Yesterday I found out a friend of mine is a long time fan of Simon Templar, both in the Leslie Charteris novels and the Roger Moor TV series from the ’60s. Something I’d have never suspected, knowing her.
This led to this and that and I found out the aborted pilot movie for the planned reboot of the series, that was announced in 2012, is now available on Youtube, for less than four bucks – the price of a big serving of ice cream.
So I served myself a big bowl of dark chocolate ice cream, and I sat down for 90 minutes to watch what might have been.
For the uninitiated, Simon Templar, alias The Saint, is an international adventurer created in 1928 by British writer Leslie Charteris. A rogue and a thief that targets other criminals, Templar was quite successful in his printed adventures and in the 1960s came to the TV screens with the elegant features of Roger Moore, the actor still mostly associated with the character (and indeed, at a time the owner of the rights for TV adaptations of the Charteris books).
Later, it was Ian Ogilvy that reprised the role in the early 1980.
The character was also variously portrayed on the big screen, most notoriously by Val Kilmer in an ill-fated (and rather useless) 1992 movie.
The new series was announced in 2012 as produced and featuring both Moore and Ogilvy in supporting roles. British actor Adam Rayner was cast as Templar and Eliza Dushku as his associate/mistress Patricia Holm from the novels.
The pilot was shot, then shelved, then re-shot, then finally distributed as a direct-to-video feature in 2017. It is in fact the last film in which the late Roger Moore appeared (for a cameo, really)
The plot: Simon Templar steals from the rich and evil to help finance charities. When the banker that helped embezzle 2.5 billion dollars in African relief funds has a change of heart and seeks FBI protection, his associates kidnap his daughter – and he calls upon Templar for help.
Which is not a bad plot as thing go.
Rayner is good if a little conventional, Dushku is gorgeous, not conventional at all and tragically under-used. Why not give her the lead and go for a Simone Templar series?, I wondered. She could be the grand-daughter of the Roger Moore character, or the daughter of the Ogilvy character.
And this talking about family and relations is not casual: the movie tries to “pull a Batman on us”, bringing in a subplot with Simon’s parents being killed in front of him and what not.
It’s a sign the writers are going for a rather conventional, “checking all the boxes” approach to TV writing that reminded me, of all things, of the Magnum PI reboot – just another iconic character flattened by trope-laden writing, just another series in which the female lead is a lot more interesting that the titular guy.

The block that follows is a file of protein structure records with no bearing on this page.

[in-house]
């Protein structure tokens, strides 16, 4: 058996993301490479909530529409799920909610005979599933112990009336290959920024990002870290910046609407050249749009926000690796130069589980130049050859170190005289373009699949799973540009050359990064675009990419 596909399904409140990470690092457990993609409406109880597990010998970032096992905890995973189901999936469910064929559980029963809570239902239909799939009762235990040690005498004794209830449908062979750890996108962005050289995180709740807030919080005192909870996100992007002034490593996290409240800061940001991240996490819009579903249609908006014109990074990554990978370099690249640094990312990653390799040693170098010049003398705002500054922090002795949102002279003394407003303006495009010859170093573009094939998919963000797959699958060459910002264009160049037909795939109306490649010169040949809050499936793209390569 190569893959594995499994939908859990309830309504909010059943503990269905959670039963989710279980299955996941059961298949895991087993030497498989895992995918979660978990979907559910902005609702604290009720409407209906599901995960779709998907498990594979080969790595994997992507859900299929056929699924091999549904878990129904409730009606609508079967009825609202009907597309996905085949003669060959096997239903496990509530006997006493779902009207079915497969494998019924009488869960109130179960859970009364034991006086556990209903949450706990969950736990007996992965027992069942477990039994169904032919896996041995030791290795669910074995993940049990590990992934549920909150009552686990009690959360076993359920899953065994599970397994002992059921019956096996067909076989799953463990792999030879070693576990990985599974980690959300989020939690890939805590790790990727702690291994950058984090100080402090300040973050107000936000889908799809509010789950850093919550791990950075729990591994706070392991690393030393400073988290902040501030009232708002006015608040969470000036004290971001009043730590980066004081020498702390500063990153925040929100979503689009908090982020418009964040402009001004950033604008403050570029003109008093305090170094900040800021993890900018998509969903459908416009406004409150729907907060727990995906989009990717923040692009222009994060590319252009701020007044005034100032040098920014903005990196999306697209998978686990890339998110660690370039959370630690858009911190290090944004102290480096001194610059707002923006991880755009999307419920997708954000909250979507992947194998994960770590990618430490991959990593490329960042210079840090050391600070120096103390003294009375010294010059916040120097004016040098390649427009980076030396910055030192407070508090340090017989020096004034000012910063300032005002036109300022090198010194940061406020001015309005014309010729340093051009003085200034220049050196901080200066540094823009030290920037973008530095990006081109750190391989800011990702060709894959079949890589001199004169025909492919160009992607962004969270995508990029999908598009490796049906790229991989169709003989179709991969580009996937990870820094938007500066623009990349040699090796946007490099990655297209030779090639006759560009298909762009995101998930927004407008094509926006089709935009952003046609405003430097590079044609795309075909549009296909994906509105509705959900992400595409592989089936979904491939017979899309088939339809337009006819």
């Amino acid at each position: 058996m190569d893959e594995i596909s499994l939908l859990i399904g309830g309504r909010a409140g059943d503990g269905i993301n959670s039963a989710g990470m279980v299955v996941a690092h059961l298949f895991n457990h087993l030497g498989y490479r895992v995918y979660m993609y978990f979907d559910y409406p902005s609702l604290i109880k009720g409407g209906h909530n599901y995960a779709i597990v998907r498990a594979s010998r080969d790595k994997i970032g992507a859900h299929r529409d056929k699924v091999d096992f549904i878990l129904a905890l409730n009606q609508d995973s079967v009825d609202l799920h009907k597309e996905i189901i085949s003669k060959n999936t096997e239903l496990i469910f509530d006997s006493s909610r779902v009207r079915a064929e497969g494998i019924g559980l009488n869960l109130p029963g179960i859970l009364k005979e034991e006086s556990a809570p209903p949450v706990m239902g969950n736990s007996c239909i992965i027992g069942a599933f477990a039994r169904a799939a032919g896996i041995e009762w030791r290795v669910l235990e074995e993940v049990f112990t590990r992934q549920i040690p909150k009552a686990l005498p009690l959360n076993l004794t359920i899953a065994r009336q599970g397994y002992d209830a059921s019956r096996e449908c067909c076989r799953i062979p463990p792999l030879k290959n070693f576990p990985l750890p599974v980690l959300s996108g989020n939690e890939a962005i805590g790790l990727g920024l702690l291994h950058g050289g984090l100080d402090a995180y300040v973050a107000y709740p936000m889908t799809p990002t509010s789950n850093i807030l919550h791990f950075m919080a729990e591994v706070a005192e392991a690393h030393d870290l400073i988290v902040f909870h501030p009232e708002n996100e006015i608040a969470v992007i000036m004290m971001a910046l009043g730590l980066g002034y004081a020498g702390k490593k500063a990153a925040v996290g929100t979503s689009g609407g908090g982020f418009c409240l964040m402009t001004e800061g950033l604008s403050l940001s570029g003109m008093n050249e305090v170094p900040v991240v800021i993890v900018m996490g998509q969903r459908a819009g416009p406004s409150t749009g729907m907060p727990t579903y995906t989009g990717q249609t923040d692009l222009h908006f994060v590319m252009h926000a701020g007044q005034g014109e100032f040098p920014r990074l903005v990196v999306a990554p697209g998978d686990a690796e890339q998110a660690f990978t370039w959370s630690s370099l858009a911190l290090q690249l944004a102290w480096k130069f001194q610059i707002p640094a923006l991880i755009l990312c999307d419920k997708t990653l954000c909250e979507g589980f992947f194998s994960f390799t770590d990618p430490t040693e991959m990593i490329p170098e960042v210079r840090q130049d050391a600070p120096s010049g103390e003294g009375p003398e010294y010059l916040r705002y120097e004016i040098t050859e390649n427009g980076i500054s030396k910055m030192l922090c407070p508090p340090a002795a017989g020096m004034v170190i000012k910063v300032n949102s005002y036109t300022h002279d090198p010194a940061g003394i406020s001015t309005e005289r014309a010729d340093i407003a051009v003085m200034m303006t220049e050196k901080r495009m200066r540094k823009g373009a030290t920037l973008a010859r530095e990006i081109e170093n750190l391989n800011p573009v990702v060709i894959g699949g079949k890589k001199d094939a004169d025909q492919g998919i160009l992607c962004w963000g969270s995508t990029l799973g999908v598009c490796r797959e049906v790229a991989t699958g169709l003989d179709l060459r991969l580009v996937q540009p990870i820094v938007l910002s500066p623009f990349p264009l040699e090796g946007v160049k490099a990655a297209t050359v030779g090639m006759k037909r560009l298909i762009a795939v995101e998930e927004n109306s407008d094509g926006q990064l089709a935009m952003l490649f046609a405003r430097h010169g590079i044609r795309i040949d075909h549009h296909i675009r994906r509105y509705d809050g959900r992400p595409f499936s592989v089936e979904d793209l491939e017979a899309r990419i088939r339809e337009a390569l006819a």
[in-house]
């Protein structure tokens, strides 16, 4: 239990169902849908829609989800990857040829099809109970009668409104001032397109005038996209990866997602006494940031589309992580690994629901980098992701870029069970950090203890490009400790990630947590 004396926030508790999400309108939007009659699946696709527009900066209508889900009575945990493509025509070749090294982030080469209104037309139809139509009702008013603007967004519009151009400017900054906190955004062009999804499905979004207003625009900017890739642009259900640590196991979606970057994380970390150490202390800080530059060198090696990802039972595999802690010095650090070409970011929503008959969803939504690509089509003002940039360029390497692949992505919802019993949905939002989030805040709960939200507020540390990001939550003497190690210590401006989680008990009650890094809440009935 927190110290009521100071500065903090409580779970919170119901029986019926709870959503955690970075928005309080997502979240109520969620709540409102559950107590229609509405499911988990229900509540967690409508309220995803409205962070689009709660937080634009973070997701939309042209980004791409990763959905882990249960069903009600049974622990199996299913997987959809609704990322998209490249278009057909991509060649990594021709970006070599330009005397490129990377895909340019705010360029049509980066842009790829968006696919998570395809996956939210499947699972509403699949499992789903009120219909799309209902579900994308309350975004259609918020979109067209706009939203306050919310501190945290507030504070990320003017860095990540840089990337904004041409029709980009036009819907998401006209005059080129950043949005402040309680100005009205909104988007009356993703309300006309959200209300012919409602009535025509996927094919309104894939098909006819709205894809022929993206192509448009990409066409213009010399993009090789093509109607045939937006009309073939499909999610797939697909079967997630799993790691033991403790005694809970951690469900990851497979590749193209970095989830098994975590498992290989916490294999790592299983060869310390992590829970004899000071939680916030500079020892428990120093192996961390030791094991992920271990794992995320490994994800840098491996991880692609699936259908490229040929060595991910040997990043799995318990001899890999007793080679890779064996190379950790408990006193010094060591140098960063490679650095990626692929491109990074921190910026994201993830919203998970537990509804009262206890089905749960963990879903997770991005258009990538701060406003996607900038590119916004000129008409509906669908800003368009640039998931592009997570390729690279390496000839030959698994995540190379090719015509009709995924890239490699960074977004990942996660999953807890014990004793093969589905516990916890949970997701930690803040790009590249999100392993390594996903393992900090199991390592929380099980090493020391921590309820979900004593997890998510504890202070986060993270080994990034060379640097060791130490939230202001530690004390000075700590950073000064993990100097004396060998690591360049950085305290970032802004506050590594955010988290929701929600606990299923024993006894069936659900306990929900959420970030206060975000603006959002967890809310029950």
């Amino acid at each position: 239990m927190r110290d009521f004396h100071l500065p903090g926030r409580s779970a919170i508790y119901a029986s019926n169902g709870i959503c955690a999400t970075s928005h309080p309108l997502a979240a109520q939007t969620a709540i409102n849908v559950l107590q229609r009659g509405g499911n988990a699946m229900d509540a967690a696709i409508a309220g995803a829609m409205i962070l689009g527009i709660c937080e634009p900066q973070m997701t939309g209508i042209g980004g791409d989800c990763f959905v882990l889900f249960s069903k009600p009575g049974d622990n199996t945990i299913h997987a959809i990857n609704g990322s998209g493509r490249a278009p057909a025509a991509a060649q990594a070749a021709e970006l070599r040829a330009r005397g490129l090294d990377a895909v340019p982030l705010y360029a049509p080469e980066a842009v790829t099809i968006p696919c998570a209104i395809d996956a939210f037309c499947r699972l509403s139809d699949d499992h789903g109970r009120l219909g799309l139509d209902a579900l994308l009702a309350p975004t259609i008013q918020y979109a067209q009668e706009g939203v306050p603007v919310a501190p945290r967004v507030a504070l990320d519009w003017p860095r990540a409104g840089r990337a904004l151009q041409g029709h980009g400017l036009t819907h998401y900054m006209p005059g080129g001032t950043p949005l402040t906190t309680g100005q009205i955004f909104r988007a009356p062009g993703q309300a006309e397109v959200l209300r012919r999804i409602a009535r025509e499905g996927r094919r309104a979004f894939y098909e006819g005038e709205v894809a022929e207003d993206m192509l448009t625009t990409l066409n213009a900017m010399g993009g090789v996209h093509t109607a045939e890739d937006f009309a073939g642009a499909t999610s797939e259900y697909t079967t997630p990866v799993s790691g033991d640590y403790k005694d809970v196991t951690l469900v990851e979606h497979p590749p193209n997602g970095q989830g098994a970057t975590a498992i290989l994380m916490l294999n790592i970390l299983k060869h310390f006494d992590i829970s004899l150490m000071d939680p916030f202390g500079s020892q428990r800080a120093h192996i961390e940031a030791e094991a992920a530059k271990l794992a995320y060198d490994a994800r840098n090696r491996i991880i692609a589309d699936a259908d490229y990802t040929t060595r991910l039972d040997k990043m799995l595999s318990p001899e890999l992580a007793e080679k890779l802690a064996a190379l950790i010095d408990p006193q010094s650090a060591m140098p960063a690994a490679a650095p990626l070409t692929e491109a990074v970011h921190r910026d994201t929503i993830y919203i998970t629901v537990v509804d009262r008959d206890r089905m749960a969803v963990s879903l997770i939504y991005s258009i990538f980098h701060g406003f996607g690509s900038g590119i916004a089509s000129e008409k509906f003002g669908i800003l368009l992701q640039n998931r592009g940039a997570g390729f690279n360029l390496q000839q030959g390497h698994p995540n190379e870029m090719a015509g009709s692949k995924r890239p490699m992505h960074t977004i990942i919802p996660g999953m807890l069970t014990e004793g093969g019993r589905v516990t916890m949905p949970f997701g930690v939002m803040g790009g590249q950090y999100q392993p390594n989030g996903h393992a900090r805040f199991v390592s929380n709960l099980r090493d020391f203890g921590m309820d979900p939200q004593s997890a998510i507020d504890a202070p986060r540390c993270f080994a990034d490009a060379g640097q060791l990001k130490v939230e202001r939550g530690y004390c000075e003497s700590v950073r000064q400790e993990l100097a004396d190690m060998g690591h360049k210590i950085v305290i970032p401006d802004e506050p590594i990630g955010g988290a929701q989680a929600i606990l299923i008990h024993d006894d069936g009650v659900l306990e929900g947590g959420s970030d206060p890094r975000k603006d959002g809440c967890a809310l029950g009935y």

In the end, The Saint is an OK TV movie, the sort of thriller in which the files are downloaded on a portable hard-disk and we are thrilled (or are we?) watching the progress bar slowly crawling to the 100% mark.
Good cast, scenic locations, a big iconic character, but a rather flimsy execution.
Good for an evening keeping the heat off by shoveling chocolate ice cream, but not enough to cry because the series was never made.
10 July 2019 at 04:30
I remember (accurately, I hope) Leslie Charteris writing that he was pleased enough with Roger Moore as The Saint but not too pleased with the television scripts, which were milk and water compared with the original stories. Charteris also described television as, in his view, “the mini-medium of mini-minds.”
Personally I’d have liked to see a TV series and maybe movies which gave Templar back his original setting, the world of the early 1930s which was essentially before Hitler. “Adolf,” Charteris explained, “though busily on his way at the time, was still largely being written off as a crackpot who would never really amount to anything.”
The original Saint cheerfully sentenced evil men to death and carried out the sentence, swindled corrupt financiers and returned the money to those the financiers had ruined, minus his ten per cent commission, and foiled the schemes of arms manufacturers to start wars for profit.
After his identity became known and he got a royal pardon for foiling an assassination attempt on the King of England, he had to tone down his brand of vigilante justice and be more circumspect. The ‘sixties television series did drop hints here and there that The Saint had been a lot wilder and more rambunctious in former years but was more restrained now, and on the whole I liked both it and Roger Moore (whom I remembered from “Ivanhoe”, or was it “Sir Lancelot”?)
10 July 2019 at 09:40
It was Ivanhoe – childhood reminiscences.
As for the Saint, it is obvious that the old TV show had to tone down a lot. Today, with streaming services, HBO and what not, it would be possible to have Simon Templar do his job properly – and have fun doing it.